FBI Special Agent-in-Charge Robert Shivers; The man with a special heart
Updated: Sep 4
The Footfalls of History
It was a typical 1939 Honolulu day, sunny at Waikiki and sultry in the highlands, when Special Agent-in-Charge Robert Shivers stepped off the sidewalk in front of 735 Bishop Street. Elaborately carved urns lined the edge of a second-story balcony above a stone arch of a frieze of a sailing ship, a sea captain, and a steam schooner that reflected the history of The Dillingham Transportation Building’s occupants. Now it held the FBI. It was within walking distance of the Iolani Palace and the RCA-Communications office. He staffed his office with a stenographer and two agents.
Robert Larimore Shivers was from a Confederate family of warriors, who still told stories of glory even though they had suffered defeat. When he returned from the Great War— in one piece— he was destined to fight another battle, this time as a “G-man, a “flatfoot” for the FBI. He took weapons away from button-lipped gangsters, the Klu Klux Kan, and ordinary men under the influence of strong drink and a weak moral compass during the lawless years, when Prohibition brewed gangs, moonshine, speakeasies, hidden whiskey flasks, and when “Whites Only” signs “dignified’ the storefronts of his hometown, Ashland City, Tenn.
By 1939 he had a solid reputation and a good future ahead of him—except for his health. He had high blood pressure and heart problems. He needed lighter duties and warmer weather if he was going to live long enough to enjoy his promised future. Hoover took an interest in him and assigned him to Hawaii. It was in August when he and his wife, Connie, walked down to the dock to their first taste of paradise.
Shivers was now in charge of coordinating the intelligence on the island, which was not well received by Army and Navy intelligence units. Within two weeks of his arrival, Hoover sent Shivers files on 125 individuals he was to keep an eye on. Then, the Army and Navy handed him a list of hundreds more. Shriver’s initial contract with the local community was something of a bust. He received a cold reception from the Caucasian population on the island, who declared the FBI was “not needed…[and they were]. [i] He knew nothing of the Hawaiian culture, or any Asian culture for that matter, when he arrived. They avoided his office altogether. The task of investigating everyone proved to be too much, so he began to analyze the structure of the community, his thinking inspired by a new acquaintance, University of Hawaii regent Charles Hemenway.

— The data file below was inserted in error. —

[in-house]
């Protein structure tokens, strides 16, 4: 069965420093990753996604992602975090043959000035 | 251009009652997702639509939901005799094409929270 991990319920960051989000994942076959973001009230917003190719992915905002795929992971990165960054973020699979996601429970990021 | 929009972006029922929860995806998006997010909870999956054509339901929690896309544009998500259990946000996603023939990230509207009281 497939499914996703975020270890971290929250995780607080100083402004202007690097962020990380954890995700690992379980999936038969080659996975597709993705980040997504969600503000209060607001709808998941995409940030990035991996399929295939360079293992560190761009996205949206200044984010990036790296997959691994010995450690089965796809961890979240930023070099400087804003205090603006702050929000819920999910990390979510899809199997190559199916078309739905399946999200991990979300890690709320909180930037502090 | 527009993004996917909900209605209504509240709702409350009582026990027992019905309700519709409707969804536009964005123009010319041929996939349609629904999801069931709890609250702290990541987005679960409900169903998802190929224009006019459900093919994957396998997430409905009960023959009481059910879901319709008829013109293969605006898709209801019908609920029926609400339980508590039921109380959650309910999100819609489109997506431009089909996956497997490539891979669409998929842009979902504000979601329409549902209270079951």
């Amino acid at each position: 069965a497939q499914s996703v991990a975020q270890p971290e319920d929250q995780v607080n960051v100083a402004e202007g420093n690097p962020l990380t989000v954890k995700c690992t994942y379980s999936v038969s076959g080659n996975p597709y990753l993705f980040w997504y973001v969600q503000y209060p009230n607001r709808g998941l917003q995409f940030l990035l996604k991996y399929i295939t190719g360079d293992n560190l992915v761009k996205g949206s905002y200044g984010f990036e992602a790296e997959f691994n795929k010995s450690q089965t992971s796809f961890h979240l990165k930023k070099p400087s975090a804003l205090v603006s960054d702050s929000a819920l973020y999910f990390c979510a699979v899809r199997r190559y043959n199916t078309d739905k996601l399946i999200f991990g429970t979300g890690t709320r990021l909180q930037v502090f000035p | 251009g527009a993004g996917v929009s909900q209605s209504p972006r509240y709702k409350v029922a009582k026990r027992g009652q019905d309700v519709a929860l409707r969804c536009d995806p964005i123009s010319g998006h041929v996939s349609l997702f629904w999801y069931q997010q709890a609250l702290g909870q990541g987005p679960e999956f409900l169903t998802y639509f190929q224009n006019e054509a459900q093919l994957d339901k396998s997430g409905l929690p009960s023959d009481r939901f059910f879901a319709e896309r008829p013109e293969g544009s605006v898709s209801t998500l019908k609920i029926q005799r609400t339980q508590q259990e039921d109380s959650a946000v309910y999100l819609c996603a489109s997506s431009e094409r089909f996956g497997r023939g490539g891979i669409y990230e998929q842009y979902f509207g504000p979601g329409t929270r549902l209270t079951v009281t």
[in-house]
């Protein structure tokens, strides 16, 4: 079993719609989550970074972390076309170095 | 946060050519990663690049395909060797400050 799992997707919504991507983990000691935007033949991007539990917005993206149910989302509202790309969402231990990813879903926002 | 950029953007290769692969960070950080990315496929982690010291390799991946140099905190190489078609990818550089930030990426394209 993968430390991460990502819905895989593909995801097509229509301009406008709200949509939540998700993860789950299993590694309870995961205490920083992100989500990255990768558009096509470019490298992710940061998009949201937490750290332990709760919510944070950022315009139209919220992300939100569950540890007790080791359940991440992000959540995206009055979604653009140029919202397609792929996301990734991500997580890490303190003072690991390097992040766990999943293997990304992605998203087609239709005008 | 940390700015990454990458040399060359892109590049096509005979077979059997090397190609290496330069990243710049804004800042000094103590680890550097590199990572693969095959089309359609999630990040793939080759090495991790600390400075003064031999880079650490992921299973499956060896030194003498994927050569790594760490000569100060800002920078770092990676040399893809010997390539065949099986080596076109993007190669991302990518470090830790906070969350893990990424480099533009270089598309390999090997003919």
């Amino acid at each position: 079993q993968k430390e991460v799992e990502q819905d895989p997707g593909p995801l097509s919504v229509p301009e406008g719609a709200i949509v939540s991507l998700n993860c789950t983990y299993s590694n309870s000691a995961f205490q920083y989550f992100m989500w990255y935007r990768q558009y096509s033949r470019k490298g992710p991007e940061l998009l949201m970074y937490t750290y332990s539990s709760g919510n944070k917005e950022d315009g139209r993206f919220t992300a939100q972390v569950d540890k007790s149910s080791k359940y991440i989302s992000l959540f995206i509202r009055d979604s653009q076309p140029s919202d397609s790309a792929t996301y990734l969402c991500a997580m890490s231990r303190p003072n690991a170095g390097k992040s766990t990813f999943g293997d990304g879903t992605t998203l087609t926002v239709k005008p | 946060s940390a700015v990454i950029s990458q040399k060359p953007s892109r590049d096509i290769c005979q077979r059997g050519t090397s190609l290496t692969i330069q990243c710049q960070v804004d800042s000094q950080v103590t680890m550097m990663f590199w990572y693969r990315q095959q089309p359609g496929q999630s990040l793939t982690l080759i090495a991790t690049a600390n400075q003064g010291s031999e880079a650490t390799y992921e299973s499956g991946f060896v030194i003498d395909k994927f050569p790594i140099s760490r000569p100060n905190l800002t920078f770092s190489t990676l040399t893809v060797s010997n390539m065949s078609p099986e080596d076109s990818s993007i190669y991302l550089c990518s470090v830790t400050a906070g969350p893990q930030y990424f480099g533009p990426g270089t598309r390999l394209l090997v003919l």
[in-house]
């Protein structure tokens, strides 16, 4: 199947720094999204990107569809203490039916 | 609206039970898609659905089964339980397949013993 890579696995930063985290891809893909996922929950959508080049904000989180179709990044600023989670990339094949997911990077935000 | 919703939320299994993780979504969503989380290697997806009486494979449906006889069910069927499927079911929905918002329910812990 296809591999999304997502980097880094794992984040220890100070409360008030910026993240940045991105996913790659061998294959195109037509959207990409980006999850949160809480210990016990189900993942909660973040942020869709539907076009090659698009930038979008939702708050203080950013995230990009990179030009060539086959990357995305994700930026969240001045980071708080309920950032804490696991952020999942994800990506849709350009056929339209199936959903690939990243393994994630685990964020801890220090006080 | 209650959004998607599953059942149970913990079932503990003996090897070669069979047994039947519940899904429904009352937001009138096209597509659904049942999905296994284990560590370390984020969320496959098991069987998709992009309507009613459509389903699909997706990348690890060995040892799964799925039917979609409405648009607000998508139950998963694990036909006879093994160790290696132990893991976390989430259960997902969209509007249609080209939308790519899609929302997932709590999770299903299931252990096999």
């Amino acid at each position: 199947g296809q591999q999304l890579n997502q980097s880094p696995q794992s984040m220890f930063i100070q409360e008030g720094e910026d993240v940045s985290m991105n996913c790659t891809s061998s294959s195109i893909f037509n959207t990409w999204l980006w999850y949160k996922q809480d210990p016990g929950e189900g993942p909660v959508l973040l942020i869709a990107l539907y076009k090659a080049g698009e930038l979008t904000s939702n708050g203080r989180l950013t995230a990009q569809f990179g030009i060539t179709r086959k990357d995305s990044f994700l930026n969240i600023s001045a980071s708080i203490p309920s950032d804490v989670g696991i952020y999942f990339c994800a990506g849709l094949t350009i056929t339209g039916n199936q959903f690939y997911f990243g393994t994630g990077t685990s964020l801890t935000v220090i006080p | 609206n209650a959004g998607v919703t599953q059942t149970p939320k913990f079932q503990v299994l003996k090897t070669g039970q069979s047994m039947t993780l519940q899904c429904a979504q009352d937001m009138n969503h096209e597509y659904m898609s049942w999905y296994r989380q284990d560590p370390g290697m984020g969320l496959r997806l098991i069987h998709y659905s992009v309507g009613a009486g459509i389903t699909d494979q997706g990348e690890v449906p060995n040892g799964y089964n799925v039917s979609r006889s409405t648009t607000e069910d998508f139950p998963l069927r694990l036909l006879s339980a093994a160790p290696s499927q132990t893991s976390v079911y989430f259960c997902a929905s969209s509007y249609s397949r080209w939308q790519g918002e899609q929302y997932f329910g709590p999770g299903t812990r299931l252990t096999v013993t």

Shivers and his wife, Connie, took in a Japanese student attending the University of Hawaii to learn the “ins and outs” of the Asian culture. Shizue (Sue) Kobotake became Connie’s companion, not her maid, even though she helped about the house. She eventually became like a daughter to them. Their relationship with Sue lasted a lifetime. Sue helped him understand the complex and diverse cultures of Chinese, Japanese, Koreans, Filipinos, and Hawaiians. And she helped him understand the depth of loyalty the Japanese population had to the United States.
Shivers' respect for the Asian people and the culture in Hawaii grew over time, thanks to Sue. He eventually gained the trust of the community, enabling him to assemble two liaison groups, one was a mixed-race group, the other was Japanese-American, the Oahu Citizens Committee for Home Defense, and the Committee for Inter-Racial Unity.[ii] The open and honest exchanges helped him understand the Asian mindset. He also formed a liaison group with the local police department, the Police Espionage Unit.
As reports from Washington continued to point to war with Japan, Shivers and his staff kept a close eye on the Japanese embassy personnel. He developed close relationships with civilians like George Street, who could aid him in his search for subversives. By 1941, his office had 14 Special Agents, an Assistant Special Agent in Charge, Wayne Murphy, a radio operator, eight clerical people, and a Japanese translator. Together with Army intelligence, they produced a potential detainment list, the “ABC list” of people based on their heritage, alien status, and position in the community.[iii]
By November 1941, Shivers knew the military was ready to act on the ABC list. The internment camps were complete. Drills and arrest rehearsals were done. He and the Committee for Inter-Racial Unity and Oahu’s Citizen Committee for Home Defense worked hard to sway doubtful Japanese to the American side.